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View Full Version : Court of Appeals decision limits scope of DMCA

2003-12-19, 21:00
A Court of Appeals decision was issued today. The court challenge was between Verizon and the RIAA. Their full decision can be read here (http://pacer.cadc.uscourts.gov/docs/common/opinions/200312/03-7015a.pdf).

The sum of their decision was that ISPs are only responsible for copyright infringement when it is located on their servers. Peer-to-peer copyright infringement involves content that is located on the computers of individuals, and is therefore outside the scope of the DMCA 1998. Here is the relevant quote from the decision:
The Congress had no reason to foresee the application of § 512(h) to P2P file sharing, nor did they draft the DMCA broadly enough to reach the new technology when it came along. Had the Congress been aware of P2P technology, or anticipated its development, § 512(h) might have been drafted more generally. Be that as it may, contrary to the RIAA’s claim, nothing in the legislative history supports the issuance of a § 512(h) subpoena to an ISP acting as a conduit for P2P file sharing.
This is a significant victory for the p2p movement. DMCA subpoenas can no longer be issued with ease to ISPs when individuals are suspected of copyright infringement. The RIAA will now have to take the more costly approach of filing lawsuits against each anonymous p2p user, in order to find their identity. The burden on ISPs to cooperate with the RIAA has been removed.

2003-12-20, 02:57
Not required to give up user names and personal info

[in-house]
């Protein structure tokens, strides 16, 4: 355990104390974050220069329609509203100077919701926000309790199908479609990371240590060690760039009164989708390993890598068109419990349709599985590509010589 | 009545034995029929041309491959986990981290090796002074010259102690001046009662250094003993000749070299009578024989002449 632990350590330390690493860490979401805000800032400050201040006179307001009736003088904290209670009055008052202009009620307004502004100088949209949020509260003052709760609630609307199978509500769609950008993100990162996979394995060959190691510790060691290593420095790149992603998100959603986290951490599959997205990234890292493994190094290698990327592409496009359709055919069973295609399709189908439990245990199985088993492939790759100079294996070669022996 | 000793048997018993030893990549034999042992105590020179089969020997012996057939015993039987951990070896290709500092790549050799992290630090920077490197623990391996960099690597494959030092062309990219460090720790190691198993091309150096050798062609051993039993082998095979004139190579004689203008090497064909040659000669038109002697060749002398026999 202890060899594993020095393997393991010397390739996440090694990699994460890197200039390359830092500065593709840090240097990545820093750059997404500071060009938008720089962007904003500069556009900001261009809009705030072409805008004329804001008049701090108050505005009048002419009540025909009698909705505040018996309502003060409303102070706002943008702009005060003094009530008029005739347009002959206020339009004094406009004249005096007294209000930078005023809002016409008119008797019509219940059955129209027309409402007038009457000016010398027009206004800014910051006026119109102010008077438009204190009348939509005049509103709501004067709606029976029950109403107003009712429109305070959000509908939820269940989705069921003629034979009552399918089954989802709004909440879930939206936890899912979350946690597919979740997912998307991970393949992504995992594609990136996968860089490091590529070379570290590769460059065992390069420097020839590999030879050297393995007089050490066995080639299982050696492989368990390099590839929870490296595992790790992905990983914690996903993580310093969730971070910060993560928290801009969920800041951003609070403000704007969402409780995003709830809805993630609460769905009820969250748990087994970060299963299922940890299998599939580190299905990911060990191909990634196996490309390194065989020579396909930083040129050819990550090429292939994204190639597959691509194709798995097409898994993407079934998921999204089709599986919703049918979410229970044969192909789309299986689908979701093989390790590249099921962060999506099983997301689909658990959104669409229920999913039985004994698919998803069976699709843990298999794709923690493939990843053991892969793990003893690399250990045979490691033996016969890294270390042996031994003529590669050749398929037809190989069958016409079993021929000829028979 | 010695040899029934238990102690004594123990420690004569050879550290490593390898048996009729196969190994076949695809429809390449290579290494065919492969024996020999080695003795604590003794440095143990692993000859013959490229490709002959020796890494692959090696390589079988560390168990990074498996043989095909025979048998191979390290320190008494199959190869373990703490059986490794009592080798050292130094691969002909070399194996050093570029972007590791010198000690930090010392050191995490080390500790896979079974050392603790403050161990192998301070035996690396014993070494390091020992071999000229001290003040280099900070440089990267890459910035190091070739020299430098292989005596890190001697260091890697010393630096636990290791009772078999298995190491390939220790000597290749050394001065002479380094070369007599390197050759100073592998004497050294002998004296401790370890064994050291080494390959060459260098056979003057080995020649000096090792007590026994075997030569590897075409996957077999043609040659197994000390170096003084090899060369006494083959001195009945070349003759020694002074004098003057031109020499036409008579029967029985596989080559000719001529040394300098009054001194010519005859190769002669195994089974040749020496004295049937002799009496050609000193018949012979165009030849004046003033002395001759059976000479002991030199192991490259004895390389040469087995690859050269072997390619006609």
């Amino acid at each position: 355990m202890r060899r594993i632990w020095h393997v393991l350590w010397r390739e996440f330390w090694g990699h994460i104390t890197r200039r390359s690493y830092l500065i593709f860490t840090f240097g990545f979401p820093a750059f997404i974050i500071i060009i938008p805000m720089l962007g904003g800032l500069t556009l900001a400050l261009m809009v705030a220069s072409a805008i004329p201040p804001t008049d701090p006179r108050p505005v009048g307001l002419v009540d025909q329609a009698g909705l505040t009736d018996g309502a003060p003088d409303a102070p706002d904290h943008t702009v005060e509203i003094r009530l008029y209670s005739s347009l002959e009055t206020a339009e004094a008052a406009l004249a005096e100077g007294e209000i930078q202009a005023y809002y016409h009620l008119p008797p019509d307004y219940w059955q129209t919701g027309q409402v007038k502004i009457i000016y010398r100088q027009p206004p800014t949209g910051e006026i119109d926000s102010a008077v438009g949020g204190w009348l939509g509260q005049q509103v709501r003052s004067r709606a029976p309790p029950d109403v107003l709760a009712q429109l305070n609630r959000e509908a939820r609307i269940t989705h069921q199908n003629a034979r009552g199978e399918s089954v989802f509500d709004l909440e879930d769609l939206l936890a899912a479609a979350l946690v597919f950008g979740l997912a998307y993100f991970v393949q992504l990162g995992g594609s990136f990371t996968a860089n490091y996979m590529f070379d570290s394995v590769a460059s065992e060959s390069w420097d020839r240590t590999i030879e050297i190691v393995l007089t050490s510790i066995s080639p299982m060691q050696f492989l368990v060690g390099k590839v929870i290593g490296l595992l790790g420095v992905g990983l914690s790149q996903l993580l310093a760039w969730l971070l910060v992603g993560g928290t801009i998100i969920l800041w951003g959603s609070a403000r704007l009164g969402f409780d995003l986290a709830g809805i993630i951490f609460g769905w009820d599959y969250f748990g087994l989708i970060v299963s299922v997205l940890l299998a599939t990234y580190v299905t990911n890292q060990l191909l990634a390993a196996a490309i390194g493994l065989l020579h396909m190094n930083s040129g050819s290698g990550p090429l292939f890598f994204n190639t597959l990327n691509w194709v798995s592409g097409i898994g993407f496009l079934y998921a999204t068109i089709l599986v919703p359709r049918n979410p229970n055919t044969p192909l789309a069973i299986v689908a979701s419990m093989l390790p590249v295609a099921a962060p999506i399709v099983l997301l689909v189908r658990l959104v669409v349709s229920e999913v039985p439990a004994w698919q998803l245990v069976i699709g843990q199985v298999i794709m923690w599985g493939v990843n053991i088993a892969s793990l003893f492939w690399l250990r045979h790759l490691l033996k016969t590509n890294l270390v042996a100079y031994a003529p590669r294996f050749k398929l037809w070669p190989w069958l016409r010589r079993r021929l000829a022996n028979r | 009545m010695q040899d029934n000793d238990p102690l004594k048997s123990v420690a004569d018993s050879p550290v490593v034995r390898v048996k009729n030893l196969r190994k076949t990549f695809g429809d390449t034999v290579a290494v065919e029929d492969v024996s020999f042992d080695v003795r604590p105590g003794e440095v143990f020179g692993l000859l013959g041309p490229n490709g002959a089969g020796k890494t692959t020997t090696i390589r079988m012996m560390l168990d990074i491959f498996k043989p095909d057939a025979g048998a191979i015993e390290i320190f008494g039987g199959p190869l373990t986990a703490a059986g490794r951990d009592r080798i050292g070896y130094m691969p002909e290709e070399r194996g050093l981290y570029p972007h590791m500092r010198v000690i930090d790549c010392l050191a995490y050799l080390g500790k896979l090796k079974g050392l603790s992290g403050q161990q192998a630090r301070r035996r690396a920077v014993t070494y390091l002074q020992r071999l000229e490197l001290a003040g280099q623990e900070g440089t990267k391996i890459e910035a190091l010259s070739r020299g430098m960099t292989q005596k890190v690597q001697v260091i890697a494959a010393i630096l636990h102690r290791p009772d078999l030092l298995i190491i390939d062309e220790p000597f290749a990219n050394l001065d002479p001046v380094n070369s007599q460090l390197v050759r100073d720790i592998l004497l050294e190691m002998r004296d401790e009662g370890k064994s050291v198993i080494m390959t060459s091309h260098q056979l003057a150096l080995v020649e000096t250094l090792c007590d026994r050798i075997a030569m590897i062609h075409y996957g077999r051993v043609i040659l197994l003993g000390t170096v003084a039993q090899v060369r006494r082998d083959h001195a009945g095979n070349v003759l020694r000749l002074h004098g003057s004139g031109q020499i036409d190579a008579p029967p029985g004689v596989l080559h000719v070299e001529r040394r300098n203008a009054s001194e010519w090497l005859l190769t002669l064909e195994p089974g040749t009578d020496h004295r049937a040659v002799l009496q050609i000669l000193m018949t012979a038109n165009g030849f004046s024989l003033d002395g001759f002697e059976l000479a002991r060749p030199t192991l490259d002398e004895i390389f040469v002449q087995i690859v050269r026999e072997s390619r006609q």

2003-12-20, 03:11
If you're happy and you know it clap your hands

2003-12-24, 15:30
now they will have to pry the music from our cold fingers
sweet its christmas
too bad i get no presents (though ive been very good)
Merry christmas people!!!!

2003-12-24, 21:05
Cary Sherman will be getting enough coal this year from Santa Claus to run a 1200 megawatt power plant.

2003-12-25, 05:05
this and the kazaa decision was quite nice news to hear this week.

2004-08-02, 20:27
The decision made last December was only a victory for the area covered by the Appeals Court in Washington DC. A judge in New York named Denny Chin ruled last week that the RIAA does not need to file "John Doe" lawsuits to get the identity of the accused copyright infringer. You can read the article about it here (http://zdnet.com.com/2100-1104_2-5285605.html).

What we have now is that in two different court jurisdictions there now stands two contradictory rulings or policies for the RIAA to follow. I'm not too sure about the legality, but judging by the map on this site (http://www.uscourts.gov/links.html), there is a DC Circuit that is separate from the 2nd Circuit which the New York judge is part of, so what is decided in the DC Circuit doesn't apply to the 2nd Circuit.